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Osteoporos Int. 2008 Sep;19(9):1251-65. doi: 10.1007/s00198-008-0579-1. Epub 2008 Mar 4.

The effect of the microscopic and nanoscale structure on bone fragility.

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  • 1Department of Biomedical Engineering, State University of New York-Stony Brook, Stony Brook, NY 11794, USA.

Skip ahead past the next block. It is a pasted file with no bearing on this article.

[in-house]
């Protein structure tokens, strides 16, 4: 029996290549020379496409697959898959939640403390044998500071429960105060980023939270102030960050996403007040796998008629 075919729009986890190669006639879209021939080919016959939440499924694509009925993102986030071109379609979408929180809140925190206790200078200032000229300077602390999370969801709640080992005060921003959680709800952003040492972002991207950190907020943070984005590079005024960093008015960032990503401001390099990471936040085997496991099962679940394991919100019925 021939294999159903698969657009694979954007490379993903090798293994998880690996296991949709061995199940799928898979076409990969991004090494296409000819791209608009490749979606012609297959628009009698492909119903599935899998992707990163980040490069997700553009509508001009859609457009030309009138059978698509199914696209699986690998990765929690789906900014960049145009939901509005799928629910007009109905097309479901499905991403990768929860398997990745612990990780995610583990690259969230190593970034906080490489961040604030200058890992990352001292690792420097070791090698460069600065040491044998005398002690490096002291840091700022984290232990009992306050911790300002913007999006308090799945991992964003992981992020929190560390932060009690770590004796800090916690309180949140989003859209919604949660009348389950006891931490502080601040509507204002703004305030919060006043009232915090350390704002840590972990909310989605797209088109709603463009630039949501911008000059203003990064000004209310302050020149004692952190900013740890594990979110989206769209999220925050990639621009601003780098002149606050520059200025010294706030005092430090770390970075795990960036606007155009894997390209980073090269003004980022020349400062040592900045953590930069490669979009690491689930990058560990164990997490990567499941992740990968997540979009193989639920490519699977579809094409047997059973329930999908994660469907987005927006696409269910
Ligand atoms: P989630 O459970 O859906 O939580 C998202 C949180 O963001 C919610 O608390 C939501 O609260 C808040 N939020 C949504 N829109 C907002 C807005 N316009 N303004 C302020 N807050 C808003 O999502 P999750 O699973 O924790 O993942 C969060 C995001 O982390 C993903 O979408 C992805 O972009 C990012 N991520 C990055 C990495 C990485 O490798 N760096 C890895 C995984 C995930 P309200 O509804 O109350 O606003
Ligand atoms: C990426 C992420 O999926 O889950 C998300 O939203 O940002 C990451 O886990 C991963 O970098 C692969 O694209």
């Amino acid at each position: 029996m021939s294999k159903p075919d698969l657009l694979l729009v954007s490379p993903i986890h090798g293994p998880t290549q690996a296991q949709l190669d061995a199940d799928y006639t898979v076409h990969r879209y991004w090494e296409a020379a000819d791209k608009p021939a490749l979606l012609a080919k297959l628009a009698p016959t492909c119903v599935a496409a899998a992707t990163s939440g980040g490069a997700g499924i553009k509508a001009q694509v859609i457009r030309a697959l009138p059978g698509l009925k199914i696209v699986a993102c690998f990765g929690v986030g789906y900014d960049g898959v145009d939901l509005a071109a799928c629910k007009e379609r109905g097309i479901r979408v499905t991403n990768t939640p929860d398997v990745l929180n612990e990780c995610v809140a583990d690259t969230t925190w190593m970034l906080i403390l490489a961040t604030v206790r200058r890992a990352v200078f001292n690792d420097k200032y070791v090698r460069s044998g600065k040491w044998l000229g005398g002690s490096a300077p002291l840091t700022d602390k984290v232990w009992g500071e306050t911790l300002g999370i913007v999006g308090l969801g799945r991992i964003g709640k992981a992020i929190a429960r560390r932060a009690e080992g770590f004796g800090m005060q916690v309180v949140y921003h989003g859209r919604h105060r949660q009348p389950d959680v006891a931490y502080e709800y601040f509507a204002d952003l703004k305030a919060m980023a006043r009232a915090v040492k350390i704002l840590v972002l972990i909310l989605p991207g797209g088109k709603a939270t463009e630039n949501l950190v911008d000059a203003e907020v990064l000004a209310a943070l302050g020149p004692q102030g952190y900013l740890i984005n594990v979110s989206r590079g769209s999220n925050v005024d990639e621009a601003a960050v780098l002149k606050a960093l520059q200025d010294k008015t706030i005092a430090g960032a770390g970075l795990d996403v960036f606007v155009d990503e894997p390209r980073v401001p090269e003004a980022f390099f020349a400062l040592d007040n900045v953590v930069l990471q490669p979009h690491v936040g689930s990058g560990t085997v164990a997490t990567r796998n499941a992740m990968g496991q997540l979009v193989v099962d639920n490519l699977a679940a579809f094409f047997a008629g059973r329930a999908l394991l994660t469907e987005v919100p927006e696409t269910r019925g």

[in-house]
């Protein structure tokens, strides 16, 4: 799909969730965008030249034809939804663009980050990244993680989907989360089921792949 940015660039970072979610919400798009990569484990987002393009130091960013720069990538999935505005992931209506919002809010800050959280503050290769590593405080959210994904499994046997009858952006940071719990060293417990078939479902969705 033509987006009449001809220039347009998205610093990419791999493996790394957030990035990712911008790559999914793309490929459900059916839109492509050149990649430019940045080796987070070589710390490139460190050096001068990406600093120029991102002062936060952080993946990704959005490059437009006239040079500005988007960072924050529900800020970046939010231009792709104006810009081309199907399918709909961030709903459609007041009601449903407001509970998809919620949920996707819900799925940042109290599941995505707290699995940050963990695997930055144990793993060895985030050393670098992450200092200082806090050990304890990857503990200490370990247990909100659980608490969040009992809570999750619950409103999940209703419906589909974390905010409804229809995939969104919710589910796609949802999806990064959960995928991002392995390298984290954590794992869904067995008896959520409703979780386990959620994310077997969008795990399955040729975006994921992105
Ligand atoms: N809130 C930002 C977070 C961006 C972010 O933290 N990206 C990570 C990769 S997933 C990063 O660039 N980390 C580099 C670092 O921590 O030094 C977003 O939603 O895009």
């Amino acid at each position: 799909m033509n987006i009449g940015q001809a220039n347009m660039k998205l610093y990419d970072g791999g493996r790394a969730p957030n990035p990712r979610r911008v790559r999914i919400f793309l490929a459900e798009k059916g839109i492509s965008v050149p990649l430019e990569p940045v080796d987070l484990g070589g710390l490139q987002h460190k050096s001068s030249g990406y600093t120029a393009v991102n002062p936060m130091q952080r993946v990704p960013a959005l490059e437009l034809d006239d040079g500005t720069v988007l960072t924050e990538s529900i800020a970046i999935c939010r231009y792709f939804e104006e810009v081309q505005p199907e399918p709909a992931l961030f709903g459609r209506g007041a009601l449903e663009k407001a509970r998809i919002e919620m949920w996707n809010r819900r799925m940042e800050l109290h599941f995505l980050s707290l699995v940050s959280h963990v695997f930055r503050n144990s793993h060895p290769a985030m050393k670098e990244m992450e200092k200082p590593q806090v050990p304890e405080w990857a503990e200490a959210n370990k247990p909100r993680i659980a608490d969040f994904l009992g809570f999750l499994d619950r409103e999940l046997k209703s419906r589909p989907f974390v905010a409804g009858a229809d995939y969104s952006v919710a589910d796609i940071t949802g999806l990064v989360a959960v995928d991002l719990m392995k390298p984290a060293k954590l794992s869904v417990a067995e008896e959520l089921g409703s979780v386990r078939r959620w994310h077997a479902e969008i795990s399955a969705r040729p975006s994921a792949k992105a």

Bone mineral density is the gold-standard for assessing bone quantity and diagnosing osteoporosis. Although bone mineral density measurements assess the quantity of bone, the quality of the tissue is an important predictor of fragility. Understanding the macro- and nanoscale properties of bone is critical to understanding bone fragility in osteoporosis. Osteoporosis is a disease that affects more than 75 million people worldwide. The gold standard for osteoporosis prognosis, bone mineral density, primarily measures the quantity of bone in the skeleton, overlooking more subtle aspects of bone's properties. Bone quality, a measure of bone's architecture, geometry and material properties, is evaluated via mechanical, structural and chemical testing. Although decreased BMD indicates tissue fragility at the clinical level, changes in the substructure of bone can help indicate how bone quality is altered in osteoporosis. Additionally, mechanical properties which can quantify fragility, or bone's inability to resist fracture, can be changed due to alterations in bone architecture and composition. Recent studies have focused on examination of bone on the nanoscale, suggesting the importance of understanding the interactions of the mineral crystals and collagen fibrils and how they can alter bone quality. It is therefore important to understand alterations in bone that occur at the macro-, micro- and nanoscopic levels to determine what parameters contribute to decreased bone quality in diseased tissue.

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